There may be some applications where this is better, and there may be some instances where it’s better to sort the data by the numeric counts (like the default behavior).

In any case, you have a choice.

EXAMPLE 6: Compute proportions (i.e., normalize the value counts)

In this example, let’s compute the proportions of each unique combination of values.

In the previous examples, value_counts provided a count of the number of values.

Here, we’ll tell value_counts to compute the percent of total records, using the normalize parameter:

titanic_subset.value_counts(normalize = True)

OUT:

sex     embarked
male    S           0.496063
female  S           0.228346
male    C           0.106862
female  C           0.082115
male    Q           0.046119
female  Q           0.040495
dtype: float64
Explanation

The output here is somewhat similar to the output for example 3, in the sense that it’s sorted in descending order of frequency.

But instead of showing the raw counts of each unique combination of categories, it’s showing the proportion. Notice that if you add all the numbers up, they add up to 1.

So again, the numbers represent the proportion of total records accounted for by each unique combination.

EXAMPLE 7: Operate on a subset of dataframe columns (dataframes only)

In the previous examples, I’ve shown you how to use value_counts on a pandas Series, a small Pandas dataframe (with only 2 columns), or a single dataframe column.

Here, I’ll show you how to operate a large dataframe with many columns.

But we’ll use the subset parameter to reduce the size and complexity of the output.

So here, we’ll be working with the full titanic dataframe, which has 15 columns. We’ll use the subset parameter to operate only on two of those variables: sex and embarked.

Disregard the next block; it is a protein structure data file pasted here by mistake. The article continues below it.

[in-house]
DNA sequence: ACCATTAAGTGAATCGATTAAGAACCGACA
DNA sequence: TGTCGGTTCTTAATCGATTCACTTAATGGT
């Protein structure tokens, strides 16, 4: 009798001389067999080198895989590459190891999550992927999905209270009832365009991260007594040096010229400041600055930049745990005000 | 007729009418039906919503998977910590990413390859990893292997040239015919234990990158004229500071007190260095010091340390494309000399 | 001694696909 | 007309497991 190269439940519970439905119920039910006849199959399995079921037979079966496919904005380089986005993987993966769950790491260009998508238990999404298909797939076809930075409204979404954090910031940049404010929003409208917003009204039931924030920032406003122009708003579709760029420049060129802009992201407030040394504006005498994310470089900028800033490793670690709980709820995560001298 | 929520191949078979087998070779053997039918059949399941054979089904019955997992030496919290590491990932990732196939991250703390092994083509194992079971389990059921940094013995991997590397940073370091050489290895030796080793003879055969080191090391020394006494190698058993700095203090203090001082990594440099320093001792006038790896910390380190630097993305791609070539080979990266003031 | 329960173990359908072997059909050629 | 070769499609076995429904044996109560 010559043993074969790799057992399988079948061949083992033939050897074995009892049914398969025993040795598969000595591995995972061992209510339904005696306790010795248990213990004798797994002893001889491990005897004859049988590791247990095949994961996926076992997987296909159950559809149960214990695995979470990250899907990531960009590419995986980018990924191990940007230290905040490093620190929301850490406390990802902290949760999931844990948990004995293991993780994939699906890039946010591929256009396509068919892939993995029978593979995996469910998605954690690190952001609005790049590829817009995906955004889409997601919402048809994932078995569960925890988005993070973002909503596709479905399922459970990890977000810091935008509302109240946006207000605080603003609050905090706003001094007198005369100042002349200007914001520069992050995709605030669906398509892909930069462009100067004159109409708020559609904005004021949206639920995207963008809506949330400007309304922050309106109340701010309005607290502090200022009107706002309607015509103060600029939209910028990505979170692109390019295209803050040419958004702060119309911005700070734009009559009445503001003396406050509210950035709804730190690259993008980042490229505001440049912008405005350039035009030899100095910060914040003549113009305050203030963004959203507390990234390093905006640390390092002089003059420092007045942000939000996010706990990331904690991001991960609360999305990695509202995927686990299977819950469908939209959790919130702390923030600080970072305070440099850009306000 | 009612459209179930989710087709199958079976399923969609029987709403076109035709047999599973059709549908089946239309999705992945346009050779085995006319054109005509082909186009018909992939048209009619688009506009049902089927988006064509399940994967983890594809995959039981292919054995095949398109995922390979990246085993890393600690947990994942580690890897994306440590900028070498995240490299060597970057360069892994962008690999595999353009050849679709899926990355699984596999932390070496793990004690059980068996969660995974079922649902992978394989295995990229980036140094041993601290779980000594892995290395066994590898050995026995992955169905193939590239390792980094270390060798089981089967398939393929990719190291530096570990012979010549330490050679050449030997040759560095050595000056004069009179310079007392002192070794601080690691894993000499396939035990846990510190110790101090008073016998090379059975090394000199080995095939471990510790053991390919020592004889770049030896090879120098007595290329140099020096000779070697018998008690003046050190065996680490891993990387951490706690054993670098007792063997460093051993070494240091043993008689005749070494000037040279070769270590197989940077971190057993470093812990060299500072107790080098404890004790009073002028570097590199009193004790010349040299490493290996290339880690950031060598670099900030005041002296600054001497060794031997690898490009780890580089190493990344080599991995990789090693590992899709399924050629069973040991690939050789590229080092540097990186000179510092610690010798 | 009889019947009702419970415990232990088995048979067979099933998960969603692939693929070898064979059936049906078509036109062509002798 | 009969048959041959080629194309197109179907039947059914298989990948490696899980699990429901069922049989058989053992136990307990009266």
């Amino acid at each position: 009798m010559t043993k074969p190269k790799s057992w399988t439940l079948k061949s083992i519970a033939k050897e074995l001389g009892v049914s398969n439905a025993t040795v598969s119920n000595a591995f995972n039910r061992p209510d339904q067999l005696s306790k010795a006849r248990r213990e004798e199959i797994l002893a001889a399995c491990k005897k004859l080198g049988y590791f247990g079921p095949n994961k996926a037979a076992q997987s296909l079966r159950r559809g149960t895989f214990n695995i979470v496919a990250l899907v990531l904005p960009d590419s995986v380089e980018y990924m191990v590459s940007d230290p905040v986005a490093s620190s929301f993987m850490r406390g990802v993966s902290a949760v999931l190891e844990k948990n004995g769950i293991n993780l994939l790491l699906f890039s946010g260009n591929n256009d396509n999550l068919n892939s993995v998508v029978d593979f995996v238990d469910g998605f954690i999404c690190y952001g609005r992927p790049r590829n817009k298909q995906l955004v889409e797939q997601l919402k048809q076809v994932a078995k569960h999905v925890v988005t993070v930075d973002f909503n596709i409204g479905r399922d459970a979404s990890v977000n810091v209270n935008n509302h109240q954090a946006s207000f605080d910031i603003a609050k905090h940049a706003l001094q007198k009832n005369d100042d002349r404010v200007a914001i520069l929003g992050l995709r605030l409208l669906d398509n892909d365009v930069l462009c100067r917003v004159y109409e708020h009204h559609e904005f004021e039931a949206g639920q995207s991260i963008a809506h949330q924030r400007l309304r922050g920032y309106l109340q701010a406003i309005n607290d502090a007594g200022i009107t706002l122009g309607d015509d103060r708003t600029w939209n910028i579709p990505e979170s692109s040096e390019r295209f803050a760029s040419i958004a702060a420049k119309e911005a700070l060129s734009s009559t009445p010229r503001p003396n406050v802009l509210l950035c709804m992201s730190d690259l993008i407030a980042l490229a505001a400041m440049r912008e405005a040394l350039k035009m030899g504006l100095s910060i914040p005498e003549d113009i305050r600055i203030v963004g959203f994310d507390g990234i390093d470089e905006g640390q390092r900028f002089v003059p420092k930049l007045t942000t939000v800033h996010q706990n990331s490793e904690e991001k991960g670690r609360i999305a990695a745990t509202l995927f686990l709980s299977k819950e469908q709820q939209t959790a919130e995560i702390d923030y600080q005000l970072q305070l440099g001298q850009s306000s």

Let’s take a look.

titanic.value_counts(subset = ['sex','embarked'])

OUT:

sex     embarked
male    S           441
female  S           203
male    C            95
female  C            73
male    Q            41
female  Q            36
dtype: int64
Explanation

Here, we’re working with the full titanic dataset. Remember: this is the full dataset with 15 variables (instead of the smaller titanic_subset dataframe, which only has 2 variables).

So here, we’re taking the full titanic dataframe with 15 variables and using value_counts on only 2 variables. To do this, we’re setting subset = ['sex','embarked'].

Notice that syntactically, each variable we want to include is presented as a string (inside of quotation marks). And the collection of variable names is organized into a Python list.

Frequently asked questions about value_counts

Now that you’ve learned about value_counts and seen some examples, let’s review some frequently asked questions.

Frequently asked questions:

Question 1: Can you use the dropna parameter when you operate on a dataframe?

Unfortunately, no.

The dropna parameter is very useful for identifying missing values, but unfortunately, you can only use this parameter when you operate on a single dataframe column or Pandas series.

Leave your other questions in the comments below

Do you have any other questions about the Pandas value_counts technique?

Is there something that you’re struggling with that I haven’t covered here?

If so, leave your question in the comments section below.